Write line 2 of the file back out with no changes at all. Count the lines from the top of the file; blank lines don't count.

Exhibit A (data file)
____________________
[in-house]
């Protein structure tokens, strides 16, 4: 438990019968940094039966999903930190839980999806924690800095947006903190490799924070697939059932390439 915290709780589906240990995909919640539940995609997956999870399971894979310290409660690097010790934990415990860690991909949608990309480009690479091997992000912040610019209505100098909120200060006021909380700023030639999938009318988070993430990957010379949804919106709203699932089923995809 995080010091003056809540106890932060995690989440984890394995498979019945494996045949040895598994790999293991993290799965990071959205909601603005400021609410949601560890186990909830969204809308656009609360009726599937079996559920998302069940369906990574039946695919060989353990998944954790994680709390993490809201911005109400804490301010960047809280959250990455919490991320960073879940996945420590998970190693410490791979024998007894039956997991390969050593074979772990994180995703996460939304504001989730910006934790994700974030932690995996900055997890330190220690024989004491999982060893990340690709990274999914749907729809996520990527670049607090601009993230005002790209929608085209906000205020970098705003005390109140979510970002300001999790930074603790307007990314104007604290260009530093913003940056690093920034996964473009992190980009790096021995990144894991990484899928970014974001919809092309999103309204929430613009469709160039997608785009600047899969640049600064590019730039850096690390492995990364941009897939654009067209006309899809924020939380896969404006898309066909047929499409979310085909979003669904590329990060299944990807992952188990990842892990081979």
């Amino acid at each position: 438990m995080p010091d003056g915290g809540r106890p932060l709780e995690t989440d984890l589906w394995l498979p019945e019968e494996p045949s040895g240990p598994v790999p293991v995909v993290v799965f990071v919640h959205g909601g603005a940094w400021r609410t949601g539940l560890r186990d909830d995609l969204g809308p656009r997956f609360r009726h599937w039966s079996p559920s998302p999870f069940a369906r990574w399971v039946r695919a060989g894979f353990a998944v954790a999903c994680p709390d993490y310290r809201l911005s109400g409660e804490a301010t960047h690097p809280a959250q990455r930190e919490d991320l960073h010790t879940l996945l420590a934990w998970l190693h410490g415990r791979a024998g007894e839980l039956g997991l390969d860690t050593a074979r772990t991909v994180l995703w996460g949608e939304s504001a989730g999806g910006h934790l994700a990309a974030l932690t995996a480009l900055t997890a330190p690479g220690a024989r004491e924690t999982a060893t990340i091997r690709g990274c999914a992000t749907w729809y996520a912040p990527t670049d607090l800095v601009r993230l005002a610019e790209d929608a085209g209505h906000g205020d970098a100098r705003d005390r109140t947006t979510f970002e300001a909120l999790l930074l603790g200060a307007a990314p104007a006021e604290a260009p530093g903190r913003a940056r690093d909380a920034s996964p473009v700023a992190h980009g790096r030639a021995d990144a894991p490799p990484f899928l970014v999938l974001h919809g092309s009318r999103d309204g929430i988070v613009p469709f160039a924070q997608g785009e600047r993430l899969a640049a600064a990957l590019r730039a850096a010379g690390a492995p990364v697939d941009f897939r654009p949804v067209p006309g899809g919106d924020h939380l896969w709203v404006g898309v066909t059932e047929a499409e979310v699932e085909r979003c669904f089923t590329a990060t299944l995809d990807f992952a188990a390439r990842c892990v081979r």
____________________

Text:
């Protein structure tokens, strides 16, 4: 438990019968940094039966999903930190839980999806924690800095947006903190490799924070697939059932390439 915290709780589906240990995909919640539940995609997956999870399971894979310290409660690097010790934990415990860690991909949608990309480009690479091997992000912040610019209505100098909120200060006021909380700023030639999938009318988070993430990957010379949804919106709203699932089923995809 995080010091003056809540106890932060995690989440984890394995498979019945494996045949040895598994790999293991993290799965990071959205909601603005400021609410949601560890186990909830969204809308656009609360009726599937079996559920998302069940369906990574039946695919060989353990998944954790994680709390993490809201911005109400804490301010960047809280959250990455919490991320960073879940996945420590998970190693410490791979024998007894039956997991390969050593074979772990994180995703996460939304504001989730910006934790994700974030932690995996900055997890330190220690024989004491999982060893990340690709990274999914749907729809996520990527670049607090601009993230005002790209929608085209906000205020970098705003005390109140979510970002300001999790930074603790307007990314104007604290260009530093913003940056690093920034996964473009992190980009790096021995990144894991990484899928970014974001919809092309999103309204929430613009469709160039997608785009600047899969640049600064590019730039850096690390492995990364941009897939654009067209006309899809924020939380896969404006898309066909047929499409979310085909979003669904590329990060299944990807992952188990990842892990081979």